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The work produced during the Spring 2017 JCCS program explores topics in cultural identity. Participants use photography as a means to communicate symbolically about who they are and how they understand themselves through symbolic and cultural markers. The projects were designed to work specifically with the exhibition location, Japanese Friendship Garden, and to promote concepts and awareness of how cultural identity is interpreted today. The art of origami, paper folding, is used in tandem with photography to create an installation of unique handmade origami forms that highlight the images collected from JFG. 

Lyle, 2016

Lyle, 2016

Ramon, 2016

Ramon, 2016




We began the program by introducing students to the camera and had them explore the use of point-of-view and design elements to communicate about identity. They produced a diptych of two images, on the left an image that represents who they are, on the right, an image that represents who they think other people see. Students were encouraged to focus on abstract interpretation of the topics, with color, texture, composition, and other design and point-of-view solutions to avoid photographing the face. Some combinations are very powerful and this process gave students the opportunity to be very expressive while still also respecting their privacy. We gave the students the option to discuss their images in class.



Students were introduced to the art of folding paper to help them become familiar with Japanese culture and tradition. This helped us to start a dialogue on what people, places and things help to identify our own cultural identity. Students were introduced to the history of origami and how it has evolved as it moved from country to country. I used this as an opportunity to discuss how words and their meanings also evolve. While folding the units, we encouraged students to consider their understanding of cultural identity and how its interpretation has changed over time. Students were asked to redefine cultural by photographing what they believe defines who they are. For example, skateboarders have a culture that has its own language and practices. We essentially wanted students to learn that cultural identity is not limited to race and ethnicity but can apply to other aspects of their identity.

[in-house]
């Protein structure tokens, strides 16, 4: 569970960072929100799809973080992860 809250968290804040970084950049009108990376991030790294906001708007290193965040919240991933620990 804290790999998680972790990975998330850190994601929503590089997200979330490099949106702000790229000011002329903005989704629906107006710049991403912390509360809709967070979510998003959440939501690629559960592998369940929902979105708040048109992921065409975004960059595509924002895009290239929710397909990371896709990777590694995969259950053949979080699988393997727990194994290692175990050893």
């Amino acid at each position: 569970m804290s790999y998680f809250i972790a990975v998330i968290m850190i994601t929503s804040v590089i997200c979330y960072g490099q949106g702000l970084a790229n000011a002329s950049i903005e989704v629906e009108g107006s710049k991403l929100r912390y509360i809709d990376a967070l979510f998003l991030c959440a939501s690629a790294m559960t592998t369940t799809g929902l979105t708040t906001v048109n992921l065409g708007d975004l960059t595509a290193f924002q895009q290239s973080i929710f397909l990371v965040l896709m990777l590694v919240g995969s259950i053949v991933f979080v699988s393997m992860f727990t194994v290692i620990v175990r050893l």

The first set of folds were produced using duo tone paper, the most basic of origami papers. I started to discuss how participants likely picked a color that they liked and somehow related to, that already they are making choices that define who they are specifically, despite the fact that they are all folding the same form. We asked the students to think about the things they like and don’t like about themselves. They wrote the things they didn’t like on the inside of the unit, and the things they did like on the outside of the unit. I spoke about how each unit represents part of who we are and that, as complicated people, it would be impossible to define who we are with one description.


We were impressed by how motivated the students were, to not only complete their forms, but to create them with the best craftsmanship as possible. In the end, the students had all created their own cube, but it was clear that none of them were the same and that each other was a reflection of who they are. Each of the students were photographed holding their cubes to help celebrate their achievements.

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By now the students have really mastered the senobe unit, which is a modular origami form that can create a variety of shapes depending on how many pieces you fold. Students transformed their senobe cubes into stars by adding an addition six units to their form. This time students were introduced to fancier types of origami papers, to give them the opportunity to pick even more specific designs that reflect their personality and identity. The results, like the cubes, are a set of forms that are similar, but different in appearance.

WHY ARE WE FOLDING ORIGAMI? This was asked frequently during class, and it was a great way for us to discuss how the materials we used limit how personal they can get. We reminded students that their work would be exhibited at the JFG and that we were interested in taking the opportunity to learn about one culture and use the space as a platform to share information about other cultures in our community.

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Participants learned the cyanotype process to produce their own origami paper designs. We spoke about how many papers we used had specific symbols that related to Japanese culture. With this process, students were able to create a unique design, in choosing their design and how long of an exposure to use. We continued to encourage students to find meaning in their design choices.



We finally got to the point where students started to state, “When none of these papers really describe me.” Which was great because that lead us into our field trip to the JFG. Here students were set free to collect their own photographs, which would later be printed using the cyanotype process. While working on their images, we asked students to discuss their choices:

Dominique, 2018

Dominique, 2018

“Three words that describe me: 1) Skate 2) Skate 3) Skate”

Lyle, 2016

Lyle, 2016

“The grass looks like my hair, its what makes me, me.”

Ricky, 2016

Ricky, 2016

“The logs remind me of the lights on a equalizer, it makes me think of hip hop, a big part of my life.”

Martin, 2016

Martin, 2016

“This image represents who I am because I like to play video games.”